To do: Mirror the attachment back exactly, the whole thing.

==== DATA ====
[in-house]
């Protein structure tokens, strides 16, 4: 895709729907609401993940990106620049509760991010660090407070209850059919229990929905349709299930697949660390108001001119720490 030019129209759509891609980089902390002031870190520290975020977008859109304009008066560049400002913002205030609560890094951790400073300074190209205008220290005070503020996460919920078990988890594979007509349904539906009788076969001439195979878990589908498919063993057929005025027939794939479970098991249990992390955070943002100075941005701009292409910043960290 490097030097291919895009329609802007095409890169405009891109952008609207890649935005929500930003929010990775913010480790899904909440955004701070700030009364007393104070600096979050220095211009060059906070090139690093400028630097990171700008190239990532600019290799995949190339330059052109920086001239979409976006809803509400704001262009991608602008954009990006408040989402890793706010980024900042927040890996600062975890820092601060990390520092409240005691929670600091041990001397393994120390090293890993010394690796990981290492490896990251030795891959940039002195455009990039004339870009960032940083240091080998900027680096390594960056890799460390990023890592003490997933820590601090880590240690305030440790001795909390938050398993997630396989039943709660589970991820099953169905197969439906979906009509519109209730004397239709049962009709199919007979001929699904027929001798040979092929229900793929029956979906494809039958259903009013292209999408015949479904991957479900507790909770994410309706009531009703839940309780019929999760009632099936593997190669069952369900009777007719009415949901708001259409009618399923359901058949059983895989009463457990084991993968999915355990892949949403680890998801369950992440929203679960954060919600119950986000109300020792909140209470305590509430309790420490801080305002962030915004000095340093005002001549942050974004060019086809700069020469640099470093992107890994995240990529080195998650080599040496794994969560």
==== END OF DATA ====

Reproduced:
[in-house]
């Protein structure tokens, strides 16, 4: 895709729907609401993940990106620049509760991010660090407070209850059919229990929905349709299930697949660390108001001119720490 030019129209759509891609980089902390002031870190520290975020977008859109304009008066560049400002913002205030609560890094951790400073300074190209205008220290005070503020996460919920078990988890594979007509349904539906009788076969001439195979878990589908498919063993057929005025027939794939479970098991249990992390955070943002100075941005701009292409910043960290 490097030097291919895009329609802007095409890169405009891109952008609207890649935005929500930003929010990775913010480790899904909440955004701070700030009364007393104070600096979050220095211009060059906070090139690093400028630097990171700008190239990532600019290799995949190339330059052109920086001239979409976006809803509400704001262009991608602008954009990006408040989402890793706010980024900042927040890996600062975890820092601060990390520092409240005691929670600091041990001397393994120390090293890993010394690796990981290492490896990251030795891959940039002195455009990039004339870009960032940083240091080998900027680096390594960056890799460390990023890592003490997933820590601090880590240690305030440790001795909390938050398993997630396989039943709660589970991820099953169905197969439906979906009509519109209730004397239709049962009709199919007979001929699904027929001798040979092929229900793929029956979906494809039958259903009013292209999408015949479904991957479900507790909770994410309706009531009703839940309780019929999760009632099936593997190669069952369900009777007719009415949901708001259409009618399923359901058949059983895989009463457990084991993968999915355990892949949403680890998801369950992440929203679960954060919600119950986000109300020792909140209470305590509430309790420490801080305002962030915004000095340093005002001549942050974004060019086809700069020469640099470093992107890994995240990529080195998650080599040496794994969560």